That’s just it. iPhone SoCs are already fast enough to do the work needed by 90% of families. I know this because my wife has an iPad 7 with its ancient A10 SoC from 2016, matched to an Apple Smart Keyboard effectively transforming it into a laptop. Performance of A10 isn’t exactly fast, but it’s fast enough for most usage, and A14 will be literally 3X as fast. Furthermore, A10 is roughly as fast as my Core m3-7Y32 MacBook. I don’t plan updating it anytime soon for performance reasons. My main reason to upgrade would be for stuff like dual USB-C ports.

That’s why I’ve been saying for so long now that A14 non-X would be perfect for a fanless 12” MacBook.

Apple actually already has applied for patents for such a dock, which docks the iPhone into a laptop, and turns it into a trackpad. I don’t think we’ll see it, but it would be perfect for many students for example if Apple could make it work slickly and for a decent price.
 

Roland00Address

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Dec 17, 2008
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Performance of A10 isn’t exactly fast, but it’s fast enough for most usage, and A14 will be literally 3X as fast. Furthermore, A10 is roughly as fast as my Core m3-7Y32 MacBook.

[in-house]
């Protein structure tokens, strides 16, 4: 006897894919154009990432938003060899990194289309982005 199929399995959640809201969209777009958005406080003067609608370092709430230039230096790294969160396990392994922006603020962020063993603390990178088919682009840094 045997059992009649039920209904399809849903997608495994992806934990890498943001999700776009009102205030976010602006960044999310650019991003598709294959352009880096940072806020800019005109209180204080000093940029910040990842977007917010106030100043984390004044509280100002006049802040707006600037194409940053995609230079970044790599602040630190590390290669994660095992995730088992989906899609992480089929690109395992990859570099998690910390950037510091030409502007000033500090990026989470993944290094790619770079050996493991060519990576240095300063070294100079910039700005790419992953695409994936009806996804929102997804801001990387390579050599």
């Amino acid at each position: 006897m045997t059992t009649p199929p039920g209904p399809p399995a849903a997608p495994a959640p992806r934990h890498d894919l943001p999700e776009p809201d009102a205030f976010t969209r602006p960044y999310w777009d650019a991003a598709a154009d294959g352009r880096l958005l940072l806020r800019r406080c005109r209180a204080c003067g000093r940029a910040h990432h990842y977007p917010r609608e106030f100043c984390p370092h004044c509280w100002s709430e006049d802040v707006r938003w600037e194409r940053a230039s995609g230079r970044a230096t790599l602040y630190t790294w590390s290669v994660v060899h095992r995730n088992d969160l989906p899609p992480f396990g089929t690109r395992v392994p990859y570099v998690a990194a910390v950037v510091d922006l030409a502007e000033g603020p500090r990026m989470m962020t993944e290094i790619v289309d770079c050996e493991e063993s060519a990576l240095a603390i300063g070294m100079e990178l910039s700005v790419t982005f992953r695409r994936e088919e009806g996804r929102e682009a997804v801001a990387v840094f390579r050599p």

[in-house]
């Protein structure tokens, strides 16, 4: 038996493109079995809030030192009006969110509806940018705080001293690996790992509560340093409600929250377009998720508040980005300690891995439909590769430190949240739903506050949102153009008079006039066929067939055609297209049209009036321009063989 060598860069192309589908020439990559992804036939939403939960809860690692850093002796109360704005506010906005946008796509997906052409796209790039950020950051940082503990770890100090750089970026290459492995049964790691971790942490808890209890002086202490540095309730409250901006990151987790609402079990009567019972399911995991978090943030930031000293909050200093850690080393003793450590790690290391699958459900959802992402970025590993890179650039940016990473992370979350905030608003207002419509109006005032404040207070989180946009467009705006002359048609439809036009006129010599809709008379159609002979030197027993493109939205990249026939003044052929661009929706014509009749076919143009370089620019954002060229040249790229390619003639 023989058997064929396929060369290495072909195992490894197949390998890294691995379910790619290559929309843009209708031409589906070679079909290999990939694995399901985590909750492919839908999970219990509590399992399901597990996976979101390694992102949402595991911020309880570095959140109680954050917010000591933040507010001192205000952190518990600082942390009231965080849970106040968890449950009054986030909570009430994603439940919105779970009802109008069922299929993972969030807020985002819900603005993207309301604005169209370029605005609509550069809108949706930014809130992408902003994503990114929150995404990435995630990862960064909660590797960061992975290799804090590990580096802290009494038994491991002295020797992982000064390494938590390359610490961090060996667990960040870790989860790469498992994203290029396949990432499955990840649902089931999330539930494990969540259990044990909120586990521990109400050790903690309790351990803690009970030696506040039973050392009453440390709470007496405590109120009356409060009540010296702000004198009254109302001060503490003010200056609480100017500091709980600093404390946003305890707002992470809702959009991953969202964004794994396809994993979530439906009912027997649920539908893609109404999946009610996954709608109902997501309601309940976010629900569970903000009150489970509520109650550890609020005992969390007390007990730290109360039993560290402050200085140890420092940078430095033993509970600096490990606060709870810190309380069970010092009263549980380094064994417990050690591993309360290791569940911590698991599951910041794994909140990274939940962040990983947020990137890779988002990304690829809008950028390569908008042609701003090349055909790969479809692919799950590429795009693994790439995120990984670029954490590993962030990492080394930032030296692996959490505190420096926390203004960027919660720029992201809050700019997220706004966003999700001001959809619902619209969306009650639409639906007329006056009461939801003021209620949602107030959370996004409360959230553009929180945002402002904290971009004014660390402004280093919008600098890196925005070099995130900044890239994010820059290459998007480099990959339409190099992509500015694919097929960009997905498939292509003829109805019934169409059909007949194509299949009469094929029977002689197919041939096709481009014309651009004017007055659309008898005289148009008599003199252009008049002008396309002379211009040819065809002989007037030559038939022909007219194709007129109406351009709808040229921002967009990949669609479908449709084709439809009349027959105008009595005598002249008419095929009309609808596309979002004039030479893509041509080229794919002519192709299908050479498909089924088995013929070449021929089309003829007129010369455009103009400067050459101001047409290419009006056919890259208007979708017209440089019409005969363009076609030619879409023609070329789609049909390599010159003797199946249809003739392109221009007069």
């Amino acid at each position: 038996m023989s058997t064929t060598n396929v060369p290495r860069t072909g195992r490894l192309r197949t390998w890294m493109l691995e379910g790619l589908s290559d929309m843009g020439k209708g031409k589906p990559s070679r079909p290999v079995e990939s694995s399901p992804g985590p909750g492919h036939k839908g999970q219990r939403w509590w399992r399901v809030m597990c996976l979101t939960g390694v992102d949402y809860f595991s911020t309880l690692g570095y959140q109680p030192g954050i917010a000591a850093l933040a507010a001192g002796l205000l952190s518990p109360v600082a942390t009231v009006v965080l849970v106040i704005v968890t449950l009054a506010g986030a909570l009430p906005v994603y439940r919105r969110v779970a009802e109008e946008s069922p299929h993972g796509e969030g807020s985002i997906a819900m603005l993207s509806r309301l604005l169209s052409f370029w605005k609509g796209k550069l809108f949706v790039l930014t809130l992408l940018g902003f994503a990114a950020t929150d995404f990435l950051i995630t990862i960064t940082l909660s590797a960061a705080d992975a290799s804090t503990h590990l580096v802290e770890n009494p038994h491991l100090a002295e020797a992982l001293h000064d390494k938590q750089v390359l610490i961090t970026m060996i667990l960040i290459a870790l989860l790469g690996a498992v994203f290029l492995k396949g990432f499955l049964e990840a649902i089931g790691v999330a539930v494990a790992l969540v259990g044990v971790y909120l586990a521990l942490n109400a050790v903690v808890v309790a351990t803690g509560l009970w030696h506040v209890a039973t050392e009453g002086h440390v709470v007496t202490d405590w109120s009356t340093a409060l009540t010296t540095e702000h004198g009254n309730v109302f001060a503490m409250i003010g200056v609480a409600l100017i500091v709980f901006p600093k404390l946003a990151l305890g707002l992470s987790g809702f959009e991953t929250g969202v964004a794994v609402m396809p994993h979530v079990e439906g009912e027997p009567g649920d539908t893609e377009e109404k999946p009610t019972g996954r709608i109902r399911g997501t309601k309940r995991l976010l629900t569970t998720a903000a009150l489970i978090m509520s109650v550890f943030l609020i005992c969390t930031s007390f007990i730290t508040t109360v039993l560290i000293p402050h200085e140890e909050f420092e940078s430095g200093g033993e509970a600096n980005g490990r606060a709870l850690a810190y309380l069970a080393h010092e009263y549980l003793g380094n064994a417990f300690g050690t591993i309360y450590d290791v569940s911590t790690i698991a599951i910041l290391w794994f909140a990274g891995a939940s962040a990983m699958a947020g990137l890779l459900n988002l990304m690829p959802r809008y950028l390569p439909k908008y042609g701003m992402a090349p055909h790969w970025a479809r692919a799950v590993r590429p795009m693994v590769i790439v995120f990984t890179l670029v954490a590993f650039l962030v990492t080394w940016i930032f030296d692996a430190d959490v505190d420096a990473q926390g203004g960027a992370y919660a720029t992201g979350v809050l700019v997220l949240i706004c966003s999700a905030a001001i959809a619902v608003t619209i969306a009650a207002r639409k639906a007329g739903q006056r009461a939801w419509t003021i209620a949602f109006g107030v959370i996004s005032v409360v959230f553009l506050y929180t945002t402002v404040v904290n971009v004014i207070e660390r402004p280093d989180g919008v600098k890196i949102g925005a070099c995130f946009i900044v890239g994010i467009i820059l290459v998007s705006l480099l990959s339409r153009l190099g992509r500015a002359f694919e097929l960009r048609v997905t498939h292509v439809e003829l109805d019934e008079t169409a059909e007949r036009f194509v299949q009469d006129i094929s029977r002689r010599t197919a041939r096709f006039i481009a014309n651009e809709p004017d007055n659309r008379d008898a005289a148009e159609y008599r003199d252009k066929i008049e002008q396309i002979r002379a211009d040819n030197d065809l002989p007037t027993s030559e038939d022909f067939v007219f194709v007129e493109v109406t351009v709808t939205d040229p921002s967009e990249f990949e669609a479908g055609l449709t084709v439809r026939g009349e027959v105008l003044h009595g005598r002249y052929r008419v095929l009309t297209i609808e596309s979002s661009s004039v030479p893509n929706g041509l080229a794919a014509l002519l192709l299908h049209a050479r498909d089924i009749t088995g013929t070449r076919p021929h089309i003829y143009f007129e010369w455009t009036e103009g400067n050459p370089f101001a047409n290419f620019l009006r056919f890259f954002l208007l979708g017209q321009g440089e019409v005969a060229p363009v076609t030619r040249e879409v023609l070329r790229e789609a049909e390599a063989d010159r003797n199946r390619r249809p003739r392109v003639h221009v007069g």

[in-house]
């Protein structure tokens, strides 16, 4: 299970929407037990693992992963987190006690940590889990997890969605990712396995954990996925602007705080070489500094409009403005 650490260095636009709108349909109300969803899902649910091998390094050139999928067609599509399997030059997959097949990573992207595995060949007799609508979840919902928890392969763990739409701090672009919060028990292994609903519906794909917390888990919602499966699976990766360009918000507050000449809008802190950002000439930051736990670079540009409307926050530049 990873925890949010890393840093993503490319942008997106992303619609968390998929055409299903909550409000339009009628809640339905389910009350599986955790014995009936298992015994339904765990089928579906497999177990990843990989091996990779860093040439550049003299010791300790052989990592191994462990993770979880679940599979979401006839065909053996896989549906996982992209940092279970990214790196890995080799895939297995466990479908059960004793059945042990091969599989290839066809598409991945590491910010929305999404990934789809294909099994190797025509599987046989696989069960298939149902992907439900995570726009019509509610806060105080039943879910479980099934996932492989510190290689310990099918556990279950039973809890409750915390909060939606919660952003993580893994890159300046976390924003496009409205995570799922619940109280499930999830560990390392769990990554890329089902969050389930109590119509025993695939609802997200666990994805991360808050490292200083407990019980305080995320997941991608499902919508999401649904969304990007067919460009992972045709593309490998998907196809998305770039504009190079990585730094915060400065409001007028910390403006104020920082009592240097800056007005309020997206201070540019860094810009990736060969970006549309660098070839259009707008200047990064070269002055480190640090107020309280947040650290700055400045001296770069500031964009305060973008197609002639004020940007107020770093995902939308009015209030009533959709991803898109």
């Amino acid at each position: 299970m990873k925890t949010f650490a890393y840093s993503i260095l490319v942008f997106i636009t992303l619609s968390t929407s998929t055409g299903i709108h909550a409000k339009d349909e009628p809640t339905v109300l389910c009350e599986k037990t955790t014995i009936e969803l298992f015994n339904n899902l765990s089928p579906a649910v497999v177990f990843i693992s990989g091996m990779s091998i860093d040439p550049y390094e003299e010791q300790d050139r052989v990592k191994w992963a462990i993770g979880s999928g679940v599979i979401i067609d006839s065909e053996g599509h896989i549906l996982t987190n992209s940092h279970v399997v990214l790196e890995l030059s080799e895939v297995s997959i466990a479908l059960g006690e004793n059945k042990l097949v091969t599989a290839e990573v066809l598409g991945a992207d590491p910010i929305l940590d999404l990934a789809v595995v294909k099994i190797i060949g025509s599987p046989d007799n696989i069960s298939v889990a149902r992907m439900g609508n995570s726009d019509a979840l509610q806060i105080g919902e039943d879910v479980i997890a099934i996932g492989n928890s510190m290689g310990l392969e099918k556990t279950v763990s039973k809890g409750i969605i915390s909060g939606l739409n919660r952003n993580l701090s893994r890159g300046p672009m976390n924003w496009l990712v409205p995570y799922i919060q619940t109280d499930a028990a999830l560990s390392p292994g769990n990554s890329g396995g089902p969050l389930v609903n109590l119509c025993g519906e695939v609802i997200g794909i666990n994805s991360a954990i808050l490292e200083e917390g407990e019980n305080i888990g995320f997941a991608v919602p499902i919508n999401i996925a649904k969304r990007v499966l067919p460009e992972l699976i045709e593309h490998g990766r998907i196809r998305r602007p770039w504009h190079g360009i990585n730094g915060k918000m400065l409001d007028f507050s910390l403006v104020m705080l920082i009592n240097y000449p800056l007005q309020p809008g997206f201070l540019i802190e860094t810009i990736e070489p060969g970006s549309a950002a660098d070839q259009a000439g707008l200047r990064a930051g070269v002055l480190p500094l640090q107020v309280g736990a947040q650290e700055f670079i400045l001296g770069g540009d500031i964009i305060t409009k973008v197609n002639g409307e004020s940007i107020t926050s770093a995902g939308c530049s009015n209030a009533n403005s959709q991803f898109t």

It would be closer to 2 to 2.4X not 3X with the A10 vs A14. In Single Thread we are talking closer to 2X but with the A11 to A14 Apple moved time 4 small cores instead of 2 small core so multithread looks better in all the subsequent A11, A12, A13, A14 chips when comparing the iPhone 7, and the 6th and 7th gen iPads (aka the most recent iPad for $329 until this very week.)

PS this post written on a 7th Gen iPad with an A10 and 3 GB of Ram. It is definitely not slow!
 
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senttoschool

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That’s just it. iPhone SoCs are already fast enough to do the work needed by 90% of families. I know this because my wife has an iPad 7 with its ancient A10 SoC from 2016, matched to an Apple Smart Keyboard effectively transforming it into a laptop. Performance of A10 isn’t exactly fast, but it’s fast enough for most usage, and A14 will be literally 3X as fast. Furthermore, A10 is roughly as fast as my Core m3-7Y32 MacBook. I don’t plan updating it anytime soon for performance reasons. My main reason to upgrade would be for stuff like dual USB-C ports.